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June 9, 2020

Boulder County’s high summer ozone & COVID-19

A dangerous combination

Boulder County, CO - June 1 marked the official start to high ozone season in the Denver-Boulder metro area and air quality alerts were issued even before that date. On May 28, the Colorado Department of Public Health and Environment issued 2020’s first ozone action day alert for Boulder County.

Ozone action day alerts mean that hot and sunny conditions will lead to ozone concentrations reaching levels that are unhealthy for sensitive groups, including anyone with a respiratory condition such as asthma. Increased ozone levels are especially concerning right now while we are fighting the COVID-19 respiratory virus. The American Lung Association gave Boulder County an “F” due to our high levels of ozone, an invisible pollutant that attacks our lungs and makes individuals more susceptible to severe illness from COVID-19.

“While we did see an improvement to air quality from reduced commuter traffic during the stay-at-home order,” said Collin Tomb, Boulder County Public Health Air and Climate Team Lead , “The move to some people returning to the office may make those improvements short-lived. Air pollutants from vehicles, together with those associated with the extraction, burning, and manufacturing of fossil fuels, are the cause of our especially high ozone.”

In the presence of sunlight, ozone is created via a chemical reaction of volatile organic compounds (VOCs) and nitrogen oxides (NOX), which cause particularly high levels of ozone pollution during summer months. Overall, ozone levels in the Denver Metro/North Front Range area are above the National Ambient Air Quality Standards for ground-level ozone as set by the U.S. Environmental Protection Agency under the Clean Air Act.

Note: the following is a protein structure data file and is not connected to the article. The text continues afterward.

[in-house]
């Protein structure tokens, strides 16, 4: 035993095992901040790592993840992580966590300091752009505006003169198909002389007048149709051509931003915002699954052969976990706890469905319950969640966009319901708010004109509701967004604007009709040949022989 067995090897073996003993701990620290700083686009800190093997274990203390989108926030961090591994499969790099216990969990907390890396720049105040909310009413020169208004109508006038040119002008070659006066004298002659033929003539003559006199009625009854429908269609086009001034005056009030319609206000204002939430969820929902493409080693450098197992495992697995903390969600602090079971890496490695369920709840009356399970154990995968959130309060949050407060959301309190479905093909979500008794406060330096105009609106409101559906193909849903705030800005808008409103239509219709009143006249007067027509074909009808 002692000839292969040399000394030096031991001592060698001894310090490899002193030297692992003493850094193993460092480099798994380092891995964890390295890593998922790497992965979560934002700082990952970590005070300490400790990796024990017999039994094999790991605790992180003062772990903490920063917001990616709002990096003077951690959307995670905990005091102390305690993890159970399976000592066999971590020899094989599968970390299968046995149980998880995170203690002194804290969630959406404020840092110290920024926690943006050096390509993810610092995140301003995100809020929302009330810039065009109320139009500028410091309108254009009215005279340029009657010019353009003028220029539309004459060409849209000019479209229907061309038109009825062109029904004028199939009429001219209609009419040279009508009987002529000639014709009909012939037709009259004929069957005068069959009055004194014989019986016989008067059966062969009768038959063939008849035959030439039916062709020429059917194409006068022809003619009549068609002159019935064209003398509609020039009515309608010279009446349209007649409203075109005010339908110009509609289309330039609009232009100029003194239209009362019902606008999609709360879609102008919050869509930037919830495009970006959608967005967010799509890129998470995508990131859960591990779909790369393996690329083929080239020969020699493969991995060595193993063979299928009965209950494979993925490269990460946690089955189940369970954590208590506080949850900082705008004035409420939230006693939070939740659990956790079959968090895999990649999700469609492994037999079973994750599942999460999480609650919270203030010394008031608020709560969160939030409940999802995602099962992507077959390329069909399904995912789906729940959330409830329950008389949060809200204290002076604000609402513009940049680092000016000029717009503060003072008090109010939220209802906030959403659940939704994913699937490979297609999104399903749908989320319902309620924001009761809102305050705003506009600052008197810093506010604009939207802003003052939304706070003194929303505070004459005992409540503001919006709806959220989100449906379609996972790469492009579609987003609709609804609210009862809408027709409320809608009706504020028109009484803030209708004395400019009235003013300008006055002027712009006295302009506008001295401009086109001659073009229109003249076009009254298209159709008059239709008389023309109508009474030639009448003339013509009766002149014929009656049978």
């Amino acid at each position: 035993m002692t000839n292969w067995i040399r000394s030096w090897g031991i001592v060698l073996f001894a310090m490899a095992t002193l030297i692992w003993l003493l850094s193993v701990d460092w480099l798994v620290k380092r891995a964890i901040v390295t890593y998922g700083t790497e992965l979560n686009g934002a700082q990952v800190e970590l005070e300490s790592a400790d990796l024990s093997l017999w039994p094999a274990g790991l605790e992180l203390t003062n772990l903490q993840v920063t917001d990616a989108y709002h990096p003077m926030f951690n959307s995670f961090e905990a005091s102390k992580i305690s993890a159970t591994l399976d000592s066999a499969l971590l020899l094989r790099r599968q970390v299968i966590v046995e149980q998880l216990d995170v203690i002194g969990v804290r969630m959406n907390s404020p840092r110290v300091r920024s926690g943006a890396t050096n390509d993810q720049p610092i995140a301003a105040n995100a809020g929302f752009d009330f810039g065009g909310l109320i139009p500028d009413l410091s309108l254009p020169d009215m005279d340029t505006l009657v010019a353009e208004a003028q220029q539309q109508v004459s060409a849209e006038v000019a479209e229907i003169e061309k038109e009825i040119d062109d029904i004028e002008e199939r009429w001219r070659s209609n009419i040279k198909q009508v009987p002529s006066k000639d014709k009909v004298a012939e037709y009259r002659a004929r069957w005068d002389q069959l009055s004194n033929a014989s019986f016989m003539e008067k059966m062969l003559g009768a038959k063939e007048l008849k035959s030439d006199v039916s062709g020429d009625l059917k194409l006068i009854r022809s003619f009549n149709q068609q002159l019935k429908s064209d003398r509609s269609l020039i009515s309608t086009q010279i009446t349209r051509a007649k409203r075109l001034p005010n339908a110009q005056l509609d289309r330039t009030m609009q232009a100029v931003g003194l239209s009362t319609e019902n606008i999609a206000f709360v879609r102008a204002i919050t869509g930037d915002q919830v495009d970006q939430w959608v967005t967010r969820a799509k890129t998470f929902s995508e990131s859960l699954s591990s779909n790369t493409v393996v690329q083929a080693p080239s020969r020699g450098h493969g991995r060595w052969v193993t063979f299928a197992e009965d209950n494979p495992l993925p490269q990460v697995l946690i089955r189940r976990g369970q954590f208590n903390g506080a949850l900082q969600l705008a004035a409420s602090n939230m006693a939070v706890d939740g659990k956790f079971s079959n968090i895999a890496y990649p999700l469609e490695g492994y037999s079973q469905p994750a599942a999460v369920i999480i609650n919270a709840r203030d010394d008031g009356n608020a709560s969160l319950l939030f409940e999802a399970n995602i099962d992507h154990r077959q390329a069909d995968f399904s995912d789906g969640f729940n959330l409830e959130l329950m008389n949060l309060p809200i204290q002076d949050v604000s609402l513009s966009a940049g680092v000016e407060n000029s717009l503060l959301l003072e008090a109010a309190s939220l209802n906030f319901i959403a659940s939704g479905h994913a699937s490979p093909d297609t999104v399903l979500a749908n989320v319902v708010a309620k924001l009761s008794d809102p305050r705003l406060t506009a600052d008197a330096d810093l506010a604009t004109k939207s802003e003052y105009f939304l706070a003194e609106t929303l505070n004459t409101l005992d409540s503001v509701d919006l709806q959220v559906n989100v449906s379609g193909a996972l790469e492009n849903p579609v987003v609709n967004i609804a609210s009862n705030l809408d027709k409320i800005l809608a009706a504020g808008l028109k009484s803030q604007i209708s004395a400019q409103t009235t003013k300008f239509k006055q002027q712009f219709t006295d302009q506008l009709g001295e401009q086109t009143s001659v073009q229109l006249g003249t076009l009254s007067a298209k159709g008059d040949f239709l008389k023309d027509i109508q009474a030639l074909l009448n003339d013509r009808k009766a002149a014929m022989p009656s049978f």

Breathing ground-level ozone can cause symptoms such as coughing, throat irritation, pain, burning, tightness or discomfort in the chest, and wheezing or shortness of breath. Long-term exposure to ozone causes more frequent and severe asthma attacks, increased hospitalizations, and higher rates of illness and death.

“On a larger scale, ozone is a greenhouse gas that hastens climate change, which worsens ozone pollution, thus creating a cyclical relationship between ozone and the climate crisis,” says Cindy Copeland, Boulder County Public Health Air and Climate Policy Specialist . “Communities that are already experiencing higher rates of infection and disruption from COVID-19 in Boulder County are also more vulnerable to the other negative health impacts of air pollution and ultimately suffer more from climate change.”

Anyone concerned about the impacts of ozone pollution on health or the climate can make their voices heard at an upcoming virtual public hearing at the Colorado Air Quality Control Commission on June 18 at 9 a.m. During the hearing the Air Pollution Control Division will ask the Commission to approve the emissions inventory for the Marginal area plan to achieve the federal ozone standards set in 2015. The baseline inventory developed for this requirement covers the year 2017 and includes data for both the ozone precursors VOCs and NOX. It is widely recognized that the emissions inventory most likely underrepresents emissions from specific source sectors such as oil and gas.

The hearing notice and agenda is available on the Colorado Air Quality Control Commission website. Written comments can be submitted (preferably 8 days before the hearing) by emailing comments to Community members can also register to give oral comments at the virtual hearing.

For more information, please contact Christian Herrmann at